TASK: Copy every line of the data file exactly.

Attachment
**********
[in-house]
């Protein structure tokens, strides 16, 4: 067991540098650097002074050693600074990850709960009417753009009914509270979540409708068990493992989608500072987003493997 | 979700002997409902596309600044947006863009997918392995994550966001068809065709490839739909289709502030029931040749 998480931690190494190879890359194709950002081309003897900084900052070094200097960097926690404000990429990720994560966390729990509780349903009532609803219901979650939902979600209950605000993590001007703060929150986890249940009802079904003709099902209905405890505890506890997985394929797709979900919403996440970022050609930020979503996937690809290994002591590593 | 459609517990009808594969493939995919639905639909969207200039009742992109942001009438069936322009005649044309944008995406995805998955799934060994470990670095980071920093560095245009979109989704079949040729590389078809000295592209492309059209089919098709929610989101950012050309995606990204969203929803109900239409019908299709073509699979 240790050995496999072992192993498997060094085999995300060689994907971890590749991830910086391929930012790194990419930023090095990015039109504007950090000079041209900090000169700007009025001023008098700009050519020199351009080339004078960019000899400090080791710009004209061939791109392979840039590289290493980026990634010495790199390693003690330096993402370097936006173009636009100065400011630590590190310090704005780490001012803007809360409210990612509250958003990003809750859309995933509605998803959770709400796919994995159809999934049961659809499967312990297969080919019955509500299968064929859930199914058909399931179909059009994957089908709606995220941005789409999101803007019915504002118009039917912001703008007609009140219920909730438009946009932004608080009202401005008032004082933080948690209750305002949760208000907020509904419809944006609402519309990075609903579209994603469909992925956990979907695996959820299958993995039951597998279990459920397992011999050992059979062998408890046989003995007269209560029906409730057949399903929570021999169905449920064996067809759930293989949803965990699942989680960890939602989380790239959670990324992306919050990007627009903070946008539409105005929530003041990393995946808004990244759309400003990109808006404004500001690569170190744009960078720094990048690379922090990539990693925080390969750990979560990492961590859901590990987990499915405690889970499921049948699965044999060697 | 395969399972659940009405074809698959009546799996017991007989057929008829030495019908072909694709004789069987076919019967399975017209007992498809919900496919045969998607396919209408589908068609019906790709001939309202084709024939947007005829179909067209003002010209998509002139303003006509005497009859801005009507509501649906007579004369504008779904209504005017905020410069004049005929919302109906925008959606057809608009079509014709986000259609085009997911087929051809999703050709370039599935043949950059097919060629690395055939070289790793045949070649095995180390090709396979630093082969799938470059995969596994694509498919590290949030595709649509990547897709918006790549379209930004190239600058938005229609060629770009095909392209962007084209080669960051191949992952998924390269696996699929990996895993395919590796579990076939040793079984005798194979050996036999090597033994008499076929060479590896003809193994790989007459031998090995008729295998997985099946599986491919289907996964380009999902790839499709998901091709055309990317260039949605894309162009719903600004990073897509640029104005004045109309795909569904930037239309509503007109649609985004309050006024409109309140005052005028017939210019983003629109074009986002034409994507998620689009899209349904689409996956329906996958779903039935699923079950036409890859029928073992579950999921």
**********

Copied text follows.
[in-house]
């Protein structure tokens, strides 16, 4: 067991540098650097002074050693600074990850709960009417753009009914509270979540409708068990493992989608500072987003493997 | 979700002997409902596309600044947006863009997918392995994550966001068809065709490839739909289709502030029931040749 998480931690190494190879890359194709950002081309003897900084900052070094200097960097926690404000990429990720994560966390729990509780349903009532609803219901979650939902979600209950605000993590001007703060929150986890249940009802079904003709099902209905405890505890506890997985394929797709979900919403996440970022050609930020979503996937690809290994002591590593 | 459609517990009808594969493939995919639905639909969207200039009742992109942001009438069936322009005649044309944008995406995805998955799934060994470990670095980071920093560095245009979109989704079949040729590389078809000295592209492309059209089919098709929610989101950012050309995606990204969203929803109900239409019908299709073509699979 240790050995496999072992192993498997060094085999995300060689994907971890590749991830910086391929930012790194990419930023090095990015039109504007950090000079041209900090000169700007009025001023008098700009050519020199351009080339004078960019000899400090080791710009004209061939791109392979840039590289290493980026990634010495790199390693003690330096993402370097936006173009636009100065400011630590590190310090704005780490001012803007809360409210990612509250958003990003809750859309995933509605998803959770709400796919994995159809999934049961659809499967312990297969080919019955509500299968064929859930199914058909399931179909059009994957089908709606995220941005789409999101803007019915504002118009039917912001703008007609009140219920909730438009946009932004608080009202401005008032004082933080948690209750305002949760208000907020509904419809944006609402519309990075609903579209994603469909992925956990979907695996959820299958993995039951597998279990459920397992011999050992059979062998408890046989003995007269209560029906409730057949399903929570021999169905449920064996067809759930293989949803965990699942989680960890939602989380790239959670990324992306919050990007627009903070946008539409105005929530003041990393995946808004990244759309400003990109808006404004500001690569170190744009960078720094990048690379922090990539990693925080390969750990979560990492961590859901590990987990499915405690889970499921049948699965044999060697 | 395969399972659940009405074809698959009546799996017991007989057929008829030495019908072909694709004789069987076919019967399975017209007992498809919900496919045969998607396919209408589908068609019906790709001939309202084709024939947007005829179909067209003002010209998509002139303003006509005497009859801005009507509501649906007579004369504008779904209504005017905020410069004049005929919302109906925008959606057809608009079509014709986000259609085009997911087929051809999703050709370039599935043949950059097919060629690395055939070289790793045949070649095995180390090709396979630093082969799938470059995969596994694509498919590290949030595709649509990547897709918006790549379209930004190239600058938005229609060629770009095909392209962007084209080669960051191949992952998924390269696996699929990996895993395919590796579990076939040793079984005798194979050996036999090597033994008499076929060479590896003809193994790989007459031998090995008729295998997985099946599986491919289907996964380009999902790839499709998901091709055309990317260039949605894309162009719903600004990073897509640029104005004045109309795909569904930037239309509503007109649609985004309050006024409109309140005052005028017939210019983003629109074009986002034409994507998620689009899209349904689409996956329906996958779903039935699923079950036409890859029928073992579950999921």